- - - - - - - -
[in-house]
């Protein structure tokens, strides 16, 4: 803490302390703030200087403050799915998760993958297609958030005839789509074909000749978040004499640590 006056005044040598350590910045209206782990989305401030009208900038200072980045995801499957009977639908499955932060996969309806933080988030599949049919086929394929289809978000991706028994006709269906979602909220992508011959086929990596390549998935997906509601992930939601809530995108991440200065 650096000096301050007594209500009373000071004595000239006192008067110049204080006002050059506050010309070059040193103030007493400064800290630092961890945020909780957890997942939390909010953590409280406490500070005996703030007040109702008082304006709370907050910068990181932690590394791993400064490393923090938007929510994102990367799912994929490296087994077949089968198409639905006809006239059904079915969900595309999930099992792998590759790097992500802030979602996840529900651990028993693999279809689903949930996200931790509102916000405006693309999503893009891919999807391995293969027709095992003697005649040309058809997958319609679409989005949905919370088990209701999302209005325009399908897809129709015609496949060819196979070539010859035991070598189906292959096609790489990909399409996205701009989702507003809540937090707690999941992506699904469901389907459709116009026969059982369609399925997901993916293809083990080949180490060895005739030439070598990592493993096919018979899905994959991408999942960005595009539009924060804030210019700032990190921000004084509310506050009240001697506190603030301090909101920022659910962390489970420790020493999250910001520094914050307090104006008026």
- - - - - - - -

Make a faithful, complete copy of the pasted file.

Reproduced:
[in-house]
């Protein structure tokens, strides 16, 4: 803490302390703030200087403050799915998760993958297609958030005839789509074909000749978040004499640590 006056005044040598350590910045209206782990989305401030009208900038200072980045995801499957009977639908499955932060996969309806933080988030599949049919086929394929289809978000991706028994006709269906979602909220992508011959086929990596390549998935997906509601992930939601809530995108991440200065 650096000096301050007594209500009373000071004595000239006192008067110049204080006002050059506050010309070059040193103030007493400064800290630092961890945020909780957890997942939390909010953590409280406490500070005996703030007040109702008082304006709370907050910068990181932690590394791993400064490393923090938007929510994102990367799912994929490296087994077949089968198409639905006809006239059904079915969900595309999930099992792998590759790097992500802030979602996840529900651990028993693999279809689903949930996200931790509102916000405006693309999503893009891919999807391995293969027709095992003697005649040309058809997958319609679409989005949905919370088990209701999302209005325009399908897809129709015609496949060819196979070539010859035991070598189906292959096609790489990909399409996205701009989702507003809540937090707690999941992506699904469901389907459709116009026969059982369609399925997901993916293809083990080949180490060895005739030439070598990592493993096919018979899905994959991408999942960005595009539009924060804030210019700032990190921000004084509310506050009240001697506190603030301090909101920022659910962390489970420790020493999250910001520094914050307090104006008026």